As was mentioned earlier, the US and many European economies are largely dependent on oil prices, but unluckily this is a negative relationship. What should be taken into account is the fact that if the recession is brought into the economy by the oil shocks, then the oil is the only one element, which will result in its recovery. In the times of recession, the best fine-tuning tool for the economy is the expansionary fiscal policy. Recessions can be avoided, given accurate forecasts, by increasing Government spending in the economy. Expansionary fiscal policy will in turn improve the general condition: encourage consumer spending and prevent mass lay-offs. Another tool for fighting recession is of course the easy money policy. By increasing the money supply, the central banks will decrease the interest rates and stimulate growth in investment activity (Carbaugh, 2012, p.486). As a result Aggregate Demand in the economy will increase alongside with increase in real GDP, which will rise by a multiple of the increase in investment. As all the oil shocks have particularly the same consequences on the world economies, it can be concluded that oil price shocks effects did not change over time. The pre-emptive tight money policy that was implemented by the European Central Bank and US Federal Reserve did not improve the situation, but only aggravated the recession. One of the measures to decrease the dependence on oil prices could be the reduction of the share of oil imports in GNP. As it is merely impossible to imagine that measure being implemented, given rising energy consumption, it is necessary to focus on monetary policy implications. In this situation it is important to know exactly what does oil shock influence: aggregate supply or aggregate demand. If it is aggregate demand, then countries shall target increasing money stock in the economy. If it is aggregate supply, then central banks should on the contrary reduce the money supply.
Given the less availability of the data and researches made on the effects of the Gulf War price increases, it can be concluded that countries were hit much less by 1990 oil shock than by the oil shocks in 1973 and 1979. The latter shocks had a very aggravating effects on the economies of the majority of the countries, not only the US and Europe, but also Asian economic giants, such as Japan. The stagflation was present, unemployment and inflation were much more above the target rates and two macro-phenomena demanded rapid responses and effective macroeconomic policies.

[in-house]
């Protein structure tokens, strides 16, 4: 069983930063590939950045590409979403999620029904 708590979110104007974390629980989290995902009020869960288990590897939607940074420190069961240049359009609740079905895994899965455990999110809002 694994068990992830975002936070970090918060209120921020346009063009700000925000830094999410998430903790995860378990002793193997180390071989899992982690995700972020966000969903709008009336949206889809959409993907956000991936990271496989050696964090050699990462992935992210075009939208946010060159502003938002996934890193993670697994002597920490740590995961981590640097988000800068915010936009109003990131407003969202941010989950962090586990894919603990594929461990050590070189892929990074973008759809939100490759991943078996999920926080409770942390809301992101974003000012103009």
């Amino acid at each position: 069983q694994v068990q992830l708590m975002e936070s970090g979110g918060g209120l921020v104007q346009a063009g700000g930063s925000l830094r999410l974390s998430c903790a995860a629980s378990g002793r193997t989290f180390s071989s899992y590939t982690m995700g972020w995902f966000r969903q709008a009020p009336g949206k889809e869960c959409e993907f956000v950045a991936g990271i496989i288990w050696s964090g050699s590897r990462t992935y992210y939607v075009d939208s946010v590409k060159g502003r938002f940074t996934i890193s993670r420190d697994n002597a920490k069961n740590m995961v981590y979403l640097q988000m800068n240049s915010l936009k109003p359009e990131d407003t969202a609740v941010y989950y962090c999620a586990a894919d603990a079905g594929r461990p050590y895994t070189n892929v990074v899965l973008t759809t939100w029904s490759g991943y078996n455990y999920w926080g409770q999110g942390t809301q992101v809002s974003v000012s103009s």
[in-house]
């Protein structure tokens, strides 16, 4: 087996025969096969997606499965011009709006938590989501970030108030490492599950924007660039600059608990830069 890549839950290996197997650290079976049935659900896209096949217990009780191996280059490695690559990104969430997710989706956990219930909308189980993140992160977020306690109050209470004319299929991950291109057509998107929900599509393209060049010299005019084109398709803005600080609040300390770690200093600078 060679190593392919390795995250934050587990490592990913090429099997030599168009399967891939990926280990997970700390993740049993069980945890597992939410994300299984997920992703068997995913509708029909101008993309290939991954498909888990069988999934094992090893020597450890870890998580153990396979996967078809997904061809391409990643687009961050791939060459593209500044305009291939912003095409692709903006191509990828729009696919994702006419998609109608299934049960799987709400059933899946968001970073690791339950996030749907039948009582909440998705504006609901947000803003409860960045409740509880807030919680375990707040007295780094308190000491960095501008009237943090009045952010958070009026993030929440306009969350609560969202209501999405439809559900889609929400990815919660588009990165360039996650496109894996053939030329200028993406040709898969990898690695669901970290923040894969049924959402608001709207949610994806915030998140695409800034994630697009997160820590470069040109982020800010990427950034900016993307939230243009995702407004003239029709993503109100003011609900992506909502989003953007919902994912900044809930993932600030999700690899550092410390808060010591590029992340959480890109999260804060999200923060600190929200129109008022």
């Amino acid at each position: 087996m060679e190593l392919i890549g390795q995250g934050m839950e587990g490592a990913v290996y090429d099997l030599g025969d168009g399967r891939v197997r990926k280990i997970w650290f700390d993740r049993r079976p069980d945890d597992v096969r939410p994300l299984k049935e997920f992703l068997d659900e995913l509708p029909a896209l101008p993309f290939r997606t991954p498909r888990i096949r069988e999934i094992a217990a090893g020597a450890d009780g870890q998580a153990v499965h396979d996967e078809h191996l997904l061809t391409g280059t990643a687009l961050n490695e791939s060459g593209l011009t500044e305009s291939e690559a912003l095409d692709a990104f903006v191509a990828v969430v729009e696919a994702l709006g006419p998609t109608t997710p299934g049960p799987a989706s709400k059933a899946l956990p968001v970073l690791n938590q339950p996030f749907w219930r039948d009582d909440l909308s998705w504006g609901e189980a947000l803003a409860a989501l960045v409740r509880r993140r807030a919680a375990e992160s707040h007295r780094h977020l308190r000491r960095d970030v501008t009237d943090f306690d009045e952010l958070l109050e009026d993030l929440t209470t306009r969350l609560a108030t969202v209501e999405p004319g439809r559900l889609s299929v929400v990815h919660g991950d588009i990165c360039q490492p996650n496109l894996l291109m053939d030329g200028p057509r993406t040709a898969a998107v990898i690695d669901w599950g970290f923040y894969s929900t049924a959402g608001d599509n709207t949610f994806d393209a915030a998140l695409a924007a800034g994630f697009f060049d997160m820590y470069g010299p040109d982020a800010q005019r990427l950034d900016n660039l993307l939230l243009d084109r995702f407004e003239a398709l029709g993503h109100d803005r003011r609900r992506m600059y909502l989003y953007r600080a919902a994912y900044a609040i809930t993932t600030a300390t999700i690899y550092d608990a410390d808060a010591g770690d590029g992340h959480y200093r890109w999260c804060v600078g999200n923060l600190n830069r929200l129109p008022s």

The effects of the 1970s oil shocks were long-term, and did vanish only in the 1986. In comparison, the shock of 1990 was very different in its form. The shocks of 1970s were the direct results of the cartel disagreements. The excessive supply of oil from the OPEC members had caused negative expectations, and led to the oil hikes. In comparison, the oil shock in 1990 was the outcome of the two OPEC member conflict, literally speaking, and the invasion of Iraq to Kuwait. The Kuwait oil reserves were severely damaged by the Iraqi forces, as they had purposefully bombed them during the invasion. The oil spills influenced the cut in supply from Kuwait, and many world economies had temporarily lost the Kuwait’s share of oil in the international oil market. The prices doubled, however, they were not persistent, and they fell back almost to its initial level in the second quarter of 1990. Moreover, the Kuwait’s share of oil was filled in by the Saudi Arabia excess reserves, therefore countries did not suffer from shortage of the oil imports. The effects on inflation were only temporary; price level grew only in the first quarter after invasion took place. The macroeconomic policy of the easy money, which kept the interest rates low, was successful in overcoming the short-term effects of the oil shock. Mainly because the oil shock of 1990s differed significantly from previous oil price hikes in size, in the availability of macroeconomic policies and in consumer elasticity (it was less elastic, because of less oil dependency than in 1970s), the effects of the price increases were not felt by the US and the European economies. The recession that started in Europe after 1990s was not related to Gulf War, but linked closely on the regional changes, such as collapse of the Soviet Union and the reunification of Germany. To crown it up, the Gulf War oil price increases affected the economies of the US and Europe only in the short term, but later did not have any consequences on the inflation and unemployment.
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Crude oil prices 1970 - 2008 (BBC News)
The simulation of supply-demand equilibrium for 1990 oil shock
Equilibrium of oil market
Iraq invasion to Kuwait caused supply disruptions and shifted the supply curve up. The price of oil increased.
The equilibrium was stabilized by shifting of the demand curve to the left.
The equilibrium was stabilized by additional oil supplies brough in the market by Saudi Arabia